Deloitte Sees REITs as Option to Fund Infrastructure Needs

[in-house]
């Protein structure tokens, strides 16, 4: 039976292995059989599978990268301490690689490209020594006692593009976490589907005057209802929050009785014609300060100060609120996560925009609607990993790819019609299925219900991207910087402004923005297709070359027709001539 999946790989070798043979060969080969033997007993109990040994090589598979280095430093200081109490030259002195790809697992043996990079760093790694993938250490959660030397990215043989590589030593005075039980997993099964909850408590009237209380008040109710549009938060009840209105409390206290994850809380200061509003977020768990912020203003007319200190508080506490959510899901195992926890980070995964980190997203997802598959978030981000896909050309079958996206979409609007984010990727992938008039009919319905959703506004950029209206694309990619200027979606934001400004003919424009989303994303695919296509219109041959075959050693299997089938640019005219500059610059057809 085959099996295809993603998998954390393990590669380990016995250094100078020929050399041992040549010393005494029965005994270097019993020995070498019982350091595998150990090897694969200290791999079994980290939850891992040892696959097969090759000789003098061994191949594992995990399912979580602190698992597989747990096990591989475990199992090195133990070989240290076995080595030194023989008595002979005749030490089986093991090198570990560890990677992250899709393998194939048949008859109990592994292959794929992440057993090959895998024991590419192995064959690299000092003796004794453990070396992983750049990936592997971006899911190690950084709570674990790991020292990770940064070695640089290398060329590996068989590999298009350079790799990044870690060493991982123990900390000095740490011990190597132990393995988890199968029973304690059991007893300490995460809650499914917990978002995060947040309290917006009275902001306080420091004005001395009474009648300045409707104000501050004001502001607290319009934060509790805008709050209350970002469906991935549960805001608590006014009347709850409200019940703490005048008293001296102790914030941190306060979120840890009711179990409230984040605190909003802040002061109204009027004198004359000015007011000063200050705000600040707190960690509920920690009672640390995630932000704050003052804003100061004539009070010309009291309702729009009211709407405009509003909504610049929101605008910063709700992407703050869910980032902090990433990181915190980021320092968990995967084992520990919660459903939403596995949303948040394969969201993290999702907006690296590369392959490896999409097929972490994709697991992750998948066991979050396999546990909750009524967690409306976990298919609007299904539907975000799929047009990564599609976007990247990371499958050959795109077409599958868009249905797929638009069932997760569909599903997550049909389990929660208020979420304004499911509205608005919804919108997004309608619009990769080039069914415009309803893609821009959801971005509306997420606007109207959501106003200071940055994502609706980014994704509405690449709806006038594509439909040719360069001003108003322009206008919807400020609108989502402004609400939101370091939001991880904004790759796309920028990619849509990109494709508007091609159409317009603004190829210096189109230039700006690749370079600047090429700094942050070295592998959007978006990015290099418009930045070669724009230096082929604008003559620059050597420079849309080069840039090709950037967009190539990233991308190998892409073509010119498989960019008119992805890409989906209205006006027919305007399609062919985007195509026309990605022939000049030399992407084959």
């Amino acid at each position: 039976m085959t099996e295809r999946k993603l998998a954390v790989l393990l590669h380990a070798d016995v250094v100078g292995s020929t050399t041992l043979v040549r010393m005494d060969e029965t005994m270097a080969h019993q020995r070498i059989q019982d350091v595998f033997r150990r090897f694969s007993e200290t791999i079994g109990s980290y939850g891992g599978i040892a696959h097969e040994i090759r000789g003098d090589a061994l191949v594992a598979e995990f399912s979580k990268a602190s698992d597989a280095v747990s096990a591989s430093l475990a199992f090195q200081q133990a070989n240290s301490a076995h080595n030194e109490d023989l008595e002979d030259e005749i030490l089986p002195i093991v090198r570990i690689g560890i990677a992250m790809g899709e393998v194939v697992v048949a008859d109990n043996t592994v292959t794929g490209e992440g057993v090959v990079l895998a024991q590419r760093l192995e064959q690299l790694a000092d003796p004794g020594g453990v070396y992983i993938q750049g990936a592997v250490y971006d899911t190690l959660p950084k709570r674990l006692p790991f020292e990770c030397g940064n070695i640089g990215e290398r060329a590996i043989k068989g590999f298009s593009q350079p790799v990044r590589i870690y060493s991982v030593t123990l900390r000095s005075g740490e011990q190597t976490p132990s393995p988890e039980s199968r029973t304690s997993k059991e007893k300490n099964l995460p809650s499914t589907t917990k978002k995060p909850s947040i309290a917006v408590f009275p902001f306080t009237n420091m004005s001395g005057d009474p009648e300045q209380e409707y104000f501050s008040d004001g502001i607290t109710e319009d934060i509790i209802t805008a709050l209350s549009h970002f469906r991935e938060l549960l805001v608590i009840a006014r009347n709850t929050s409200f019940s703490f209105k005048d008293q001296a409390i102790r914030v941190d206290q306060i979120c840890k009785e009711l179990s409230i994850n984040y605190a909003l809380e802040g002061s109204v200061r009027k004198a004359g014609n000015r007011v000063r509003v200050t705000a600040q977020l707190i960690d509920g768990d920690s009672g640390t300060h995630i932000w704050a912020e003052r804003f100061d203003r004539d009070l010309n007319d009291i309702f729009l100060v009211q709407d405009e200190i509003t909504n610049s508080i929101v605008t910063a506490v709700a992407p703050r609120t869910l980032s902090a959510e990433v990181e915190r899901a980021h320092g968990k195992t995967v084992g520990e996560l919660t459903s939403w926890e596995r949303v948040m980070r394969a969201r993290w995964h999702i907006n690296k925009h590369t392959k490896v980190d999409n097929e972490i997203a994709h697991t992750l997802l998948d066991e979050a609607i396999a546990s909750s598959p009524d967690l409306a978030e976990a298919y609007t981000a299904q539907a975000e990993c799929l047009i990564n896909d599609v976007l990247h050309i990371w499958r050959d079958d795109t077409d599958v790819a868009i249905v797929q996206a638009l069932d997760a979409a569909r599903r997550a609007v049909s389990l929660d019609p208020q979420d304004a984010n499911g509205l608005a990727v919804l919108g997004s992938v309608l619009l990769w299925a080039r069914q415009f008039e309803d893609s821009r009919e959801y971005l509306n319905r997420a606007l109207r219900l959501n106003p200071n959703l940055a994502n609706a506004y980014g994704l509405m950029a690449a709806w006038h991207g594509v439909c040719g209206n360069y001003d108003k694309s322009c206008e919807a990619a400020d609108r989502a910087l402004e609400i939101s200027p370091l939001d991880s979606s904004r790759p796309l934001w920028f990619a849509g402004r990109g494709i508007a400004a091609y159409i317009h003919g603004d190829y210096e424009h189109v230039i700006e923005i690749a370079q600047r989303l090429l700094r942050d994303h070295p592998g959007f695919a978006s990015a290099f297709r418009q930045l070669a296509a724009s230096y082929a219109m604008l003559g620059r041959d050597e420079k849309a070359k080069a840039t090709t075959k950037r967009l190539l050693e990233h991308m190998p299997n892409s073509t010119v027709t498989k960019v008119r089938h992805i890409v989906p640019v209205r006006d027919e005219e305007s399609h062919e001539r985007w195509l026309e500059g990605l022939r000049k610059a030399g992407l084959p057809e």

Real estate investment trusts (REITs) could serve as the vehicle for a new wave of public-private partnerships to boost infrastructure maintenance and development across the United States, according to report (download here) by analysts at Deloitte. Such projects can range from toll roads and rail transportation to hospitals and prisons. In addition, recent Internal Revenue Service (IRS) regulations now allow REITs to invest in electric and gas distribution systems, providing yet another avenue for REIT investment. So-called infrastructure REITs could fill the gap between the financial demands for infrastructure updates and the limited funds available through the public tax coffers, Deloitte said. “Increased access to private capital through public-private partnerships would be a welcome complement to traditional infrastructure financing using tax-exempt bonds, and advantages of using a REIT structure over the traditionally-used fund model may be the right incentive to generate interest, “ said Lou Weller, a principal at Deloitte Tax. Investment sources tell HousingWire that investment strategies may shift away from municipal bonds, as the typical returns aren’t as high for municipal bonds as returns attained by REITs. In addition, there is increasing concern that municipal bonds aren’t as safe as they once were considered, as depressed property values and decreased consumer spending is resulting in lower tax collections, putting municipal governments as risk for default, according to the investor. However, the report said the pros outweigh the cons as REIT funding for public-private partnership projects are more liquid, provide for incremental scalability, easier access to capital markets and enjoy tax benefits. But critics argue the proliferation of such projects may result in higher costs for taxpayers and decreased accountability. In addition, critics argue once these projects get underway, firmly entrenched in the private sector, it’s difficult to bring them back into the public fold. “Because private-public partnerships are, first and foremost, commercial relationships, they are fundamentally changing the values and processes of democratic governments,” the Canadian Union of Public Employees (CUPE) said in a 2005 position paper. “Public-private partnerships are undermining democratic public institutions because the commercial relationships are inherently secretive, unaccountable and often very risky.” Deloitte also said there are downsides to using REITs in such arrangements. Most investments generate significant tax losses in the first 10 to 15 years of operation and these losses would not pass through to REIT shareholders as they would to partners in a traditional P3 arrangement. Also, Deloitte said if significant distributions to investors come from refinancing project assets, these would be taxable to REIT shareholders, even where there are no earnings and profits. In other public-private partnerships deals, the partners in a partnership would not face this treatment due to the ability to increase “outside basis” by allocating shares of debt from a partnership to its partners. Deloitte said there are other issues, including how REIT tax rules would impact the ability for infrastructure REITs to produce revenue. Under current law, no less than 75% of a REIT’s gross income must come from real estate rents. But it may be difficult for public-private partnerships involving toll roads, bridges, parking facilities, or transportation hubs like airports, seaports, or rail yards to qualify revenues as “rents from real property” under applicable tests, Deloitte said. Despite the limitations, Deloitte said some are looking for ways to use REITs in public-private partnerships transactions. Proposals include a legislative fix to create REIT-like Infrastructure Investment Trust (IIT) or a system allowing infrastructure assets to be owned or leased by a Taxable REIT Subsidiary (TRS). “If the use of public-private partnerships to fund, rehabilitate, or develop infrastructure continues to proliferate in the United States, the role of REITs will likely be examined more closely,” Deloitte said in its report. “REITs represent a well-understood vehicle to access capital markets and allow the public to participate in owning qualifying infrastructure assets, aspects which may be attractive to both the public and private sector.” Write to Austin Kilgore. Additional reporting by Jacob Gaffney

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